Land Rover and Jaguar recalled nearly 180,000 vehicles this month, putting another dent in the quality image of Ford Motor Co.’s luxury Premier Automotive Group, Automotive News Europe said.

The British-built vehicles involved in the recalls are mainstays of Premier Automotive, Ford’s stable of foreign nameplates it hopes will eventually account for about one-third of its earnings.

Larry Rosinski, a spokesman at the U.S. headquarters of Premier Automotive in Irvine, Calif., said the Land Rover recall involved 100,116 Discovery Series II SUVs sold in the United States and Canada between September 1998 and December 2003.

“The problem involves a deterioration in brake performance,” Rosinki said. He said no major accidents and no injuries had been linked to the problem, caused by a malfunctioning component of the anti-lock braking system.

Rosinski said 3,267 Discovery IIs sold between Jan. 27, 2003, and March 26, 2003, had been found to have a problem with the throttle that could potentially leave it engaged at high speeds. No accidents have been reported due to that problem either, Rosinski said.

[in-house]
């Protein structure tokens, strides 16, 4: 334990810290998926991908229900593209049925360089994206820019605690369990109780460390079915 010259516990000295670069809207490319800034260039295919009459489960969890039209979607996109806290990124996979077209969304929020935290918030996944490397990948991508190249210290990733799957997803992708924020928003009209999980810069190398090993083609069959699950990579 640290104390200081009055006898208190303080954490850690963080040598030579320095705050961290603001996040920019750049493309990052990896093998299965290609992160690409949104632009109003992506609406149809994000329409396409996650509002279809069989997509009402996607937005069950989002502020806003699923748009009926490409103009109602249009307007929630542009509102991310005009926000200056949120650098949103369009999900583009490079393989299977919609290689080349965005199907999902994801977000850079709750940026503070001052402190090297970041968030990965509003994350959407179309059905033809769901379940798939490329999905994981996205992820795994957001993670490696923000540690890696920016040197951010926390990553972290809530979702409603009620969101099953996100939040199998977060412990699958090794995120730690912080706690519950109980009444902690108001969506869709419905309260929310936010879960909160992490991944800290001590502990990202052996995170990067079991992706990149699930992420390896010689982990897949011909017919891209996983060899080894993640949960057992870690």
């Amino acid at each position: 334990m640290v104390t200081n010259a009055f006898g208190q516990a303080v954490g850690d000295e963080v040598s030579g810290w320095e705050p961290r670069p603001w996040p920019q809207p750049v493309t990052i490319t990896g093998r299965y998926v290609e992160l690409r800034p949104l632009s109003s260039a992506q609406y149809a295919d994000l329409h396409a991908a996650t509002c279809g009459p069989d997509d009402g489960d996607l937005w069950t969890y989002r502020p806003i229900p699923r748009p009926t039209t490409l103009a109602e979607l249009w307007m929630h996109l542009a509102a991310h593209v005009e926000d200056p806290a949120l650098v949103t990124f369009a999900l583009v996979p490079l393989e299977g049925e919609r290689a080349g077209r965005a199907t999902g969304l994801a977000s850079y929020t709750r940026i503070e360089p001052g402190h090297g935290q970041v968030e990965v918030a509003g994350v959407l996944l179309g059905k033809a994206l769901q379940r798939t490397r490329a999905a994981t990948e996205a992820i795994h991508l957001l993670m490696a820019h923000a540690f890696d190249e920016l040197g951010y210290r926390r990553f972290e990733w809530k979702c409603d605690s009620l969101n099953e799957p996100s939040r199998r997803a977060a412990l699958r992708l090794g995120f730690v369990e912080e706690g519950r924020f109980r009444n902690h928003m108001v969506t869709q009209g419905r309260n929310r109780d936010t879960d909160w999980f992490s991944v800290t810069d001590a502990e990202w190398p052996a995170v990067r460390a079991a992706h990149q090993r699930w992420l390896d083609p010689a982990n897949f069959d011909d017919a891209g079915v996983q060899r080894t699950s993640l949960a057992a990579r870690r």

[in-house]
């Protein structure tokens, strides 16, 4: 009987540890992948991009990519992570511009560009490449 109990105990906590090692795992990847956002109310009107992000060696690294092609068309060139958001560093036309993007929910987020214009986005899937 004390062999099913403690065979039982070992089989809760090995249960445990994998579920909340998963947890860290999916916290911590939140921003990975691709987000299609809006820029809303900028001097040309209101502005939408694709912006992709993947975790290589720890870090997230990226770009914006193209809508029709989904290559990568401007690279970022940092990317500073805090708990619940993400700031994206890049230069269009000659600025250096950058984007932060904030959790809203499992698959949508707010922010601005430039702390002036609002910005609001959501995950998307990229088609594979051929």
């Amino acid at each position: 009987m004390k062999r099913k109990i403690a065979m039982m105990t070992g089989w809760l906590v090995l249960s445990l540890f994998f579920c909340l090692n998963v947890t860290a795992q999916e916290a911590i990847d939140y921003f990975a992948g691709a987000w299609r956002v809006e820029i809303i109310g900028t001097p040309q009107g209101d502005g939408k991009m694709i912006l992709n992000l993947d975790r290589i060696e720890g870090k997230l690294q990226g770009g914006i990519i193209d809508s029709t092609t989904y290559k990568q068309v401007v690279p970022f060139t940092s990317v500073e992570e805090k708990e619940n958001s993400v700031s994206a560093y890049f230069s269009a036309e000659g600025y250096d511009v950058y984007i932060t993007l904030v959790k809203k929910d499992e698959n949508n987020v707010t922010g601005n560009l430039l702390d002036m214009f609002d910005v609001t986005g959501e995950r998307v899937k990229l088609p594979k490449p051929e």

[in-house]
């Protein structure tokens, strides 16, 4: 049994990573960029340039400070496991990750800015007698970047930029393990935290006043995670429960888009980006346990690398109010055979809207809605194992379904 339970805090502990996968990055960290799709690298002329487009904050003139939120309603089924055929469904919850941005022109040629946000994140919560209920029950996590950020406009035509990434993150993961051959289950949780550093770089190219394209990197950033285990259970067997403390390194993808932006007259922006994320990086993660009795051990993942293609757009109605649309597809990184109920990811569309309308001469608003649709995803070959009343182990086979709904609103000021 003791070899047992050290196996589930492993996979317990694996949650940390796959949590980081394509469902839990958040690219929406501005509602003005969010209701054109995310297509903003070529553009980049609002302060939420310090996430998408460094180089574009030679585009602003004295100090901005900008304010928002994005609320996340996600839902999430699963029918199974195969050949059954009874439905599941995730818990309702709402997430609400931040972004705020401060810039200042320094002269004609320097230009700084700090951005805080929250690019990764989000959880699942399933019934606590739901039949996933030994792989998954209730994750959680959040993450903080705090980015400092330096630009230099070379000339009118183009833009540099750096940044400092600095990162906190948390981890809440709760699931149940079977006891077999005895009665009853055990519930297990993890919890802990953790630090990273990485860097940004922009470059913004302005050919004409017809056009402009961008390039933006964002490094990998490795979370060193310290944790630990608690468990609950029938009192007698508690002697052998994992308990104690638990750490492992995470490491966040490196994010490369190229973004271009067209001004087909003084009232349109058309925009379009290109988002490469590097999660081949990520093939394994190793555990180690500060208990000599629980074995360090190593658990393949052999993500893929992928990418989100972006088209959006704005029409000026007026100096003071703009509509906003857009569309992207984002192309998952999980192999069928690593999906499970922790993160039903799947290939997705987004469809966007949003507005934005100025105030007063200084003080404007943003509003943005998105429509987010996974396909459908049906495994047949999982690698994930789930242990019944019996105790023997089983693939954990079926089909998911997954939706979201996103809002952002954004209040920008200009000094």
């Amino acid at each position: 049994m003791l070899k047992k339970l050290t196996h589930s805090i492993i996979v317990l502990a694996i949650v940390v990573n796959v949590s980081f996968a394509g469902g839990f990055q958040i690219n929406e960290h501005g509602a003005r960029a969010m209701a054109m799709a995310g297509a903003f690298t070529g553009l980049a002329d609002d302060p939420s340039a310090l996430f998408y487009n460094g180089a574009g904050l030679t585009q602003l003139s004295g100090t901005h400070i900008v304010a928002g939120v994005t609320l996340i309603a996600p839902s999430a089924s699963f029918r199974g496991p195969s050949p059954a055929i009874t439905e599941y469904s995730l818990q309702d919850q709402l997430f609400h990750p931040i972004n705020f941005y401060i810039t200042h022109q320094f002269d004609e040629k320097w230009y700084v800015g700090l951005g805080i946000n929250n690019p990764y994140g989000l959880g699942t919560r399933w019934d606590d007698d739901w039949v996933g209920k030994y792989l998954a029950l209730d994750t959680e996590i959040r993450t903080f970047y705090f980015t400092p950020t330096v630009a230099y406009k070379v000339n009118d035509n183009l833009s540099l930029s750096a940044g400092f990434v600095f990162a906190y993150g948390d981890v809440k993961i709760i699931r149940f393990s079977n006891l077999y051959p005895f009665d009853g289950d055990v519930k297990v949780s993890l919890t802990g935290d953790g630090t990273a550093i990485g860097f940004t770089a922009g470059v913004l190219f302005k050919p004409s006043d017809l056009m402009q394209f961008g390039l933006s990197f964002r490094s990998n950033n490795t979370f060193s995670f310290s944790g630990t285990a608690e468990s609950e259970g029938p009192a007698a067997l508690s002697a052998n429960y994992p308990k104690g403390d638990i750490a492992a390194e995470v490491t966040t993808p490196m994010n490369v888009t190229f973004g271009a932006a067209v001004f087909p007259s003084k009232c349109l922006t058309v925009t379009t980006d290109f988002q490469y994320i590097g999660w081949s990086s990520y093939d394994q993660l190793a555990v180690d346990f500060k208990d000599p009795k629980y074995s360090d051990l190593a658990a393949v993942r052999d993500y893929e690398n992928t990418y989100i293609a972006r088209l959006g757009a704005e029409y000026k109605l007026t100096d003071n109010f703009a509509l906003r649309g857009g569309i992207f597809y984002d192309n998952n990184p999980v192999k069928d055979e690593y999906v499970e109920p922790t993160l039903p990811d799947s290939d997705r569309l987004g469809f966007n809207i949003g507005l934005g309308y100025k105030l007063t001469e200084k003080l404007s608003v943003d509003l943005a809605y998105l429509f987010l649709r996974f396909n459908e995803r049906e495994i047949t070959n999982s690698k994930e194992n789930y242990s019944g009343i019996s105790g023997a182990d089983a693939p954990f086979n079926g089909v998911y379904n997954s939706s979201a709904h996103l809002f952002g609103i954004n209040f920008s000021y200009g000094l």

Separately, in an advisory on the Web site of the National Highway Traffic Safety Administration, Ford said it was conducting a global recall of more than 79,000 Jaguars.

The vehicles affected are the Jaguar XJ8, from the 1996-1999 model years, and Jaguar XK8s from the 1997-1999 model years.

The Jaguar problem also involves a sticking throttle. But unlike the problem with the Discovery II, the accelerator is prone to sticking in the closed position, effectively stalling the engine, Ford said.

A Jaguar spokesman said he was unable to offer immediate comment on the recall.